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Purchasing a property: Do I need a Declaration of Trust?

09.01.2019

In all the excitement of a new home together, it’s easy for individuals to forget to take steps to formalise their legal position or protect the money they have invested.

When purchasing a property, you should always consider what your interest in the property is and how you want to protect it. Your interest in a property will depend on how the property was funded at the point of purchase and/or what contributions have been made to the property and any improvements carried out during the period of ownership. It is important to be clear about each party’s interest in order to avoid a dispute arising at a later date.

We understand that this is not an easy conversation to have when buying a new property, but it’s an extremely important one. If you’re unsure of your position, it’s important to seek advice. If matters are unclear and left to be interpreted at a later date, a long and costly legal battle can ensue.

For example, should you not be the homeowner but someone who contributes significantly to the property, you would need to take steps to protect your interest. Your name and/or your interest will not be noted against the property in anyway, unless you take steps to formalise your interest.

When more than one person is contributing to a property, whether that be in unequal shares of the purchase price by way of mortgage payments or any other significant financial contribution, the advice is always to take advice and consider entering into a Declaration of Trust, detailing each party’s respective share in the property.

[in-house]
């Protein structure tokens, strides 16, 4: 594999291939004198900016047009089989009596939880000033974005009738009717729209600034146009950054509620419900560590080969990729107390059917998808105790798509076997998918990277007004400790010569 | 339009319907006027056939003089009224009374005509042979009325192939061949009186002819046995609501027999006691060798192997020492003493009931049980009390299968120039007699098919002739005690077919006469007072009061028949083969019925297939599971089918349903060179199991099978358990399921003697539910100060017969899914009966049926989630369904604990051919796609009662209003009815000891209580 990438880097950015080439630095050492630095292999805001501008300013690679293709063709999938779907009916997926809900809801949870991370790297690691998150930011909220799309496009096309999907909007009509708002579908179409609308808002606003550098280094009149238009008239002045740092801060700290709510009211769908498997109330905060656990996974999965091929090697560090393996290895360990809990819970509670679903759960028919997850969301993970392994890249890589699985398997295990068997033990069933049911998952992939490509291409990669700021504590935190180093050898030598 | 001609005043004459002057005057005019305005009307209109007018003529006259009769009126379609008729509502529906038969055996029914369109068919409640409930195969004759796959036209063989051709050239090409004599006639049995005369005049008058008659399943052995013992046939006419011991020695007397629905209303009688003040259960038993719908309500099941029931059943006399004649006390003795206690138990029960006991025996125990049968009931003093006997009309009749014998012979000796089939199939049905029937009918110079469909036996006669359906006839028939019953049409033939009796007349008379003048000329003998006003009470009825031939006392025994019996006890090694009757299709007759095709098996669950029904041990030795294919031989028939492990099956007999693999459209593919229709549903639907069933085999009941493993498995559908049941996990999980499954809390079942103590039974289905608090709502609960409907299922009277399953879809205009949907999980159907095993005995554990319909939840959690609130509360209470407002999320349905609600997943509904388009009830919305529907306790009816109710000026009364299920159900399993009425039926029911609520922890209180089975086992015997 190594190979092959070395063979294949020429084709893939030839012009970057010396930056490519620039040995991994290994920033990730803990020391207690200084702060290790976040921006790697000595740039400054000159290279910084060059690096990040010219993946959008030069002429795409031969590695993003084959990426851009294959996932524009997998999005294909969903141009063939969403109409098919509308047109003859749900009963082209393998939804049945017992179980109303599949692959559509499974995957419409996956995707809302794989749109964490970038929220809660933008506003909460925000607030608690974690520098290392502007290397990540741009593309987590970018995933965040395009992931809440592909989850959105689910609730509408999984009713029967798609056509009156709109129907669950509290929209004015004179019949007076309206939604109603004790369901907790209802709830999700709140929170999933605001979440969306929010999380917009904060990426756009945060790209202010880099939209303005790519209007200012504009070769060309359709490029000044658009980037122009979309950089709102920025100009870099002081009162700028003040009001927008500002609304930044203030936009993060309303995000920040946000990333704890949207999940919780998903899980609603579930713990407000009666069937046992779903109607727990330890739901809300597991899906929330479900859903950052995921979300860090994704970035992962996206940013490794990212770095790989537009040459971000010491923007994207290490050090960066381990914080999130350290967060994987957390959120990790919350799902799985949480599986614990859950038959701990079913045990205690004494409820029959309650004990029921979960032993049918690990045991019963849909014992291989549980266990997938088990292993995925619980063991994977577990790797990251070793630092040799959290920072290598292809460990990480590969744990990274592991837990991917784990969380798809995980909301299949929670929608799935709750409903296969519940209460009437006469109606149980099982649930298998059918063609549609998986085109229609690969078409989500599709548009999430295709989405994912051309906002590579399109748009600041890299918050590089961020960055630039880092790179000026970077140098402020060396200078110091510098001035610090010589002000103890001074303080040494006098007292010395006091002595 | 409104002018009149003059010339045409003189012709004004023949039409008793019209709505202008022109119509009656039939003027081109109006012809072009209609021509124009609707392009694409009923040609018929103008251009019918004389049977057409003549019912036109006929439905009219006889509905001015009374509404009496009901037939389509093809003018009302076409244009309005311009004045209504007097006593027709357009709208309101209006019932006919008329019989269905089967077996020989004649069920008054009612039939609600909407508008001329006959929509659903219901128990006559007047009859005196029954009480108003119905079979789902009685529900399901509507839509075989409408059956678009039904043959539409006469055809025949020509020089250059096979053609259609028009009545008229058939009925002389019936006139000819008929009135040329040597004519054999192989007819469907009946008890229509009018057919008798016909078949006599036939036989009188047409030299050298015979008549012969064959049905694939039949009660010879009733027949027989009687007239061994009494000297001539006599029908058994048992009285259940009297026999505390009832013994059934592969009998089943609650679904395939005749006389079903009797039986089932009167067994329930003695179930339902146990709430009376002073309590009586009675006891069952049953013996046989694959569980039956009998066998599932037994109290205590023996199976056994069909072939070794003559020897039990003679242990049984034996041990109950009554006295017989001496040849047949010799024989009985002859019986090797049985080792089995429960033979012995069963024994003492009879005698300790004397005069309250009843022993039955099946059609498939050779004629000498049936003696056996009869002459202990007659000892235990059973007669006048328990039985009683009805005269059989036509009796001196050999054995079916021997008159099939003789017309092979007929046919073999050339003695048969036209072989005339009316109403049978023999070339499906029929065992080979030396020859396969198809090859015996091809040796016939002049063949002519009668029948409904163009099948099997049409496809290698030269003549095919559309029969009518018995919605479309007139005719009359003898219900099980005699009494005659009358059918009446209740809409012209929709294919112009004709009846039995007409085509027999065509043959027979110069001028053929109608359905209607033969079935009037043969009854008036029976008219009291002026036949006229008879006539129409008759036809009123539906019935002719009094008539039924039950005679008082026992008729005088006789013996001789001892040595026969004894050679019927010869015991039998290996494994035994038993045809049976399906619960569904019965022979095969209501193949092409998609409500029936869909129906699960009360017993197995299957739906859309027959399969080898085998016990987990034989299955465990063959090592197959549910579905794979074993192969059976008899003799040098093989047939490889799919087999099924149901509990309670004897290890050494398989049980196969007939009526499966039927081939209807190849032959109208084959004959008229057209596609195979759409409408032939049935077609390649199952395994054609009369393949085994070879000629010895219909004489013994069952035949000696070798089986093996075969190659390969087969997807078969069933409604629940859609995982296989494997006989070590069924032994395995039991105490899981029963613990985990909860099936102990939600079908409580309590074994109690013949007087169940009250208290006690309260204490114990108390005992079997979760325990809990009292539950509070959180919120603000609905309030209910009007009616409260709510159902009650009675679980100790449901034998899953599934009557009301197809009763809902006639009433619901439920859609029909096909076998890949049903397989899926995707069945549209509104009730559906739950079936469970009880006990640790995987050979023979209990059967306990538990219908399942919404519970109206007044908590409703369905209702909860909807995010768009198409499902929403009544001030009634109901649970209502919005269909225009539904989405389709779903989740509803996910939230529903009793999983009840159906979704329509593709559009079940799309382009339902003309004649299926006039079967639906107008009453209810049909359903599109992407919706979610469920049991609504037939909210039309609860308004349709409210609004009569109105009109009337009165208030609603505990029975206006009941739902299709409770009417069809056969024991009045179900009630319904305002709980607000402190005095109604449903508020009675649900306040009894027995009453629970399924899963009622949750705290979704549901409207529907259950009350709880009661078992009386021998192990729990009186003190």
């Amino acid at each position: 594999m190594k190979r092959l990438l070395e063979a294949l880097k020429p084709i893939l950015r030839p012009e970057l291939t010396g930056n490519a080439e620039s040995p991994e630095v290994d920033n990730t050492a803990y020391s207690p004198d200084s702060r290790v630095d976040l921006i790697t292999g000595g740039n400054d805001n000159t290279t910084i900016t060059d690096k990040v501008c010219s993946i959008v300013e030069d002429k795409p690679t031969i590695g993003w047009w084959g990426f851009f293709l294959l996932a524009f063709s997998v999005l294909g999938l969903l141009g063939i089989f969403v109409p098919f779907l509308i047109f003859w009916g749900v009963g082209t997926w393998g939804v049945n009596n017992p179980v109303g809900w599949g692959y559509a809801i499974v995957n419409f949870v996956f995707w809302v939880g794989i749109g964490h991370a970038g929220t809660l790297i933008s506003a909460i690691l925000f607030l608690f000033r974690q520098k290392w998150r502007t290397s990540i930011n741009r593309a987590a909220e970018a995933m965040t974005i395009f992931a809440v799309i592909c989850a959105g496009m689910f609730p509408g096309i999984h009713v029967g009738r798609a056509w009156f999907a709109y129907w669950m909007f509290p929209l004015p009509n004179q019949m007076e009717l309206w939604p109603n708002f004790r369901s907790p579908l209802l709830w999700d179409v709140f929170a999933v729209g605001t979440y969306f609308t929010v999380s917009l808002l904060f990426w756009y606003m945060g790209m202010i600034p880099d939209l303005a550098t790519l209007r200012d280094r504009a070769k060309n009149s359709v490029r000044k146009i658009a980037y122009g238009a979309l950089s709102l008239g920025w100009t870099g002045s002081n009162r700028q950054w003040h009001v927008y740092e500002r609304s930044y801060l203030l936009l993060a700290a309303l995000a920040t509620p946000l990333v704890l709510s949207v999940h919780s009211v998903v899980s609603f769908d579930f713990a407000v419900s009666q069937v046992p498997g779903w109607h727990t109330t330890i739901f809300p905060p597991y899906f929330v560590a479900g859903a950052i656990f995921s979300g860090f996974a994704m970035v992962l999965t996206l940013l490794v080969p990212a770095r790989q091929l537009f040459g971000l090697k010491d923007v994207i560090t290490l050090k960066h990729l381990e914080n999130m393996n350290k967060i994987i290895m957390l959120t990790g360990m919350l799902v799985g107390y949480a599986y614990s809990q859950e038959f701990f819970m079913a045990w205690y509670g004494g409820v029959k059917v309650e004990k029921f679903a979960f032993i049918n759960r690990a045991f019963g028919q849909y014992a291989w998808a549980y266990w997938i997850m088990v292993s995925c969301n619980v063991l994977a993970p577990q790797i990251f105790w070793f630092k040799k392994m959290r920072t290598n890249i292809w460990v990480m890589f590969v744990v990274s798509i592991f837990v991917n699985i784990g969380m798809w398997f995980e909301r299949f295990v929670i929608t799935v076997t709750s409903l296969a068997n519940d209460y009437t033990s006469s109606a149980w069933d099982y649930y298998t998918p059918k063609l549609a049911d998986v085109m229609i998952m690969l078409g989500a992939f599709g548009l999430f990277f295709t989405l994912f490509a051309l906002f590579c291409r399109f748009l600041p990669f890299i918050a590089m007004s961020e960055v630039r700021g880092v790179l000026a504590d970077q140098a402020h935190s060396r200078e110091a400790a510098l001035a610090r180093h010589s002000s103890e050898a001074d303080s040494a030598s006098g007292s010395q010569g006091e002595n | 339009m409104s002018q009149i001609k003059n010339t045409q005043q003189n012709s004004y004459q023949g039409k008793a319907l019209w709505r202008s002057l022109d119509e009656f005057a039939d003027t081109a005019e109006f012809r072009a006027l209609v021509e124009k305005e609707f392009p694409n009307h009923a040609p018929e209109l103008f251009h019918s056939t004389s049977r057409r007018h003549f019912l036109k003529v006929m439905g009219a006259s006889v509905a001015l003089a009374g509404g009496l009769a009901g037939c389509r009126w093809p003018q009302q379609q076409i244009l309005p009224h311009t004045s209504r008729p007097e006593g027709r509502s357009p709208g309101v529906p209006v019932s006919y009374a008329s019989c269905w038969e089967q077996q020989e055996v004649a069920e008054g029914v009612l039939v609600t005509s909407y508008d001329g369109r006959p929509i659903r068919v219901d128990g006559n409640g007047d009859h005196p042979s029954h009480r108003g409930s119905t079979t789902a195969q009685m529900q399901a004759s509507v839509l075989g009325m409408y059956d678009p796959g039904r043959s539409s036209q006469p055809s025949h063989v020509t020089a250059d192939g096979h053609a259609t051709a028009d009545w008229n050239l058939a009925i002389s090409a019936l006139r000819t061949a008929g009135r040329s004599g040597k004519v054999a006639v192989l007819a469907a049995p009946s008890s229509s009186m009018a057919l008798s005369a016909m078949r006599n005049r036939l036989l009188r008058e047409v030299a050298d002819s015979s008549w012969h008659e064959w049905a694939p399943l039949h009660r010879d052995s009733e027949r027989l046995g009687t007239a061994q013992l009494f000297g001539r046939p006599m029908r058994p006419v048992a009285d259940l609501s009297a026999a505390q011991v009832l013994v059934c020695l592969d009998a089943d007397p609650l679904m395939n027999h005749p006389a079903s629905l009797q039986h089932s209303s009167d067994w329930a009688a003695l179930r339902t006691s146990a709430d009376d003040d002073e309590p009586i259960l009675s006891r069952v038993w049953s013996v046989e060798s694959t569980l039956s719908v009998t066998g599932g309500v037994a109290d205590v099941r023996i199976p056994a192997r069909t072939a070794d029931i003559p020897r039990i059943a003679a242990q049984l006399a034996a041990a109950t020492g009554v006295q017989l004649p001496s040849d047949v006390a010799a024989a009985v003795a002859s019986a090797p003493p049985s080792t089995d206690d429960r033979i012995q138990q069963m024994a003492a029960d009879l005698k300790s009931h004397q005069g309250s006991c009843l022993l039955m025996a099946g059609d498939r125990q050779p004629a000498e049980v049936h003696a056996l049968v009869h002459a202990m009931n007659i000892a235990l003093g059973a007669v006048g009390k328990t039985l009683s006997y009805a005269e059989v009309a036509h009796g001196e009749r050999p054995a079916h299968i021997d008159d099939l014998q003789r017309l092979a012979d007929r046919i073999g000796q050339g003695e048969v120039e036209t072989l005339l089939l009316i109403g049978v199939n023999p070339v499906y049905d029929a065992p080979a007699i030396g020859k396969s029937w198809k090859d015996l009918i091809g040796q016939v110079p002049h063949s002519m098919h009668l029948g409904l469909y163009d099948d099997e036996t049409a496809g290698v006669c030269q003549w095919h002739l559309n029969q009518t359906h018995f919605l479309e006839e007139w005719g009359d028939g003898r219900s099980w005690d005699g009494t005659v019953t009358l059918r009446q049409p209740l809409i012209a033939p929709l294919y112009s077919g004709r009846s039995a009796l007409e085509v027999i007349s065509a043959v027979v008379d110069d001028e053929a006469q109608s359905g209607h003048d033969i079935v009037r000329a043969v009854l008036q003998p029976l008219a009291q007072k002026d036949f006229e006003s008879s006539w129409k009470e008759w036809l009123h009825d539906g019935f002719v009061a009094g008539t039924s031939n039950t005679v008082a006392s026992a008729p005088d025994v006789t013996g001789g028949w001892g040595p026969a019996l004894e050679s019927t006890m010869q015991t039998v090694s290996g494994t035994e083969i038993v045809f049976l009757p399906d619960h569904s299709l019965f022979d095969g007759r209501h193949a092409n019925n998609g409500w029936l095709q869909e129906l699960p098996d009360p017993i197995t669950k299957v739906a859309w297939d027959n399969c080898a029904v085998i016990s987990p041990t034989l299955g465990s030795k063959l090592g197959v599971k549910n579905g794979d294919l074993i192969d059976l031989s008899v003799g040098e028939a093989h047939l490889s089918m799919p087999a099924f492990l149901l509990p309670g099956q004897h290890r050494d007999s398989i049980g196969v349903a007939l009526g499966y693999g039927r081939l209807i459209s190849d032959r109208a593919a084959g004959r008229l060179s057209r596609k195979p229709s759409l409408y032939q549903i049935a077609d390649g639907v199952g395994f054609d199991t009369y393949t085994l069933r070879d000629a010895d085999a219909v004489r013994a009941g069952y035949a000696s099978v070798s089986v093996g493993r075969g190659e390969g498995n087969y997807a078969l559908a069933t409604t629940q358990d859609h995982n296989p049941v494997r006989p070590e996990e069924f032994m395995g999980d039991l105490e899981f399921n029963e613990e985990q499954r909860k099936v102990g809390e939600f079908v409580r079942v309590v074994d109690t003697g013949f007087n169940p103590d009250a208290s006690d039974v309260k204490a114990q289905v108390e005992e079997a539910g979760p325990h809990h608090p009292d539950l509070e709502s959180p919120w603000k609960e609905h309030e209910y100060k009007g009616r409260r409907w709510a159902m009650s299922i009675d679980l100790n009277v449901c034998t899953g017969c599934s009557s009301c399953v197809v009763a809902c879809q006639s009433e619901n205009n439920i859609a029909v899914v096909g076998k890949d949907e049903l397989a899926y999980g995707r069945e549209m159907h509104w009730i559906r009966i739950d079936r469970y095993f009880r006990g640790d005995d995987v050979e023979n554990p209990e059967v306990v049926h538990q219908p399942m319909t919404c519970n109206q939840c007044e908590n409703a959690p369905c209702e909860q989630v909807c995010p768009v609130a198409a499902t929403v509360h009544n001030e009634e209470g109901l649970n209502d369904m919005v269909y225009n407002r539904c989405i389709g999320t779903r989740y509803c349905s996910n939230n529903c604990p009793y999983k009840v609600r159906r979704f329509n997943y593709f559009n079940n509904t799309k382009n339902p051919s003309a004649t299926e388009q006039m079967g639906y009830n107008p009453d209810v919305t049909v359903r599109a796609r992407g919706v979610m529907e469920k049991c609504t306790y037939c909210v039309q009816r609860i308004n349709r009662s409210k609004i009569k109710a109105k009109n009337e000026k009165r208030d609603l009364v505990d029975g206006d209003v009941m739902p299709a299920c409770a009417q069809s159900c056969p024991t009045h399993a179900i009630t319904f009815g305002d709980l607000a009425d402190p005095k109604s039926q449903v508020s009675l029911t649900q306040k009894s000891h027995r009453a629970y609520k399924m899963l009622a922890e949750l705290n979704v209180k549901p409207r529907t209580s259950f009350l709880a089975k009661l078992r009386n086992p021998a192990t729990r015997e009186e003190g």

If you are seeking to realise your interest in a property where there is a dispute as to the extent of your interest and your interest has not been protected by way of a Declaration of Trust, or any other method, the burden will be on you to evidence your interest. This is a much harder exercise than simply relying on a Declaration of Trust or similar.

In the absence of a Declaration of Trust, an interest can be established in the property by way of a ‘resulting trust’ which requires evidence of a direct financial contribution to the property; by way of a ‘constructive trust’, where a common intention between the parties can be used to evidence an interest or by proprietary estoppel where there has been an assurance given and relied upon to a party’s detriment.

Claims of this nature are often complex, resulting in lengthy and costly legal proceedings. It is therefore advisable to formalise your position as soon as possible.

If you’d like to speak to someone in our dedicated Trusts team about formalising an interest in a property, or to contact our Litigation team about any disputes surrounding your interest in a property, call us on 0117 905 9763 or contact us through our online enquiry form.

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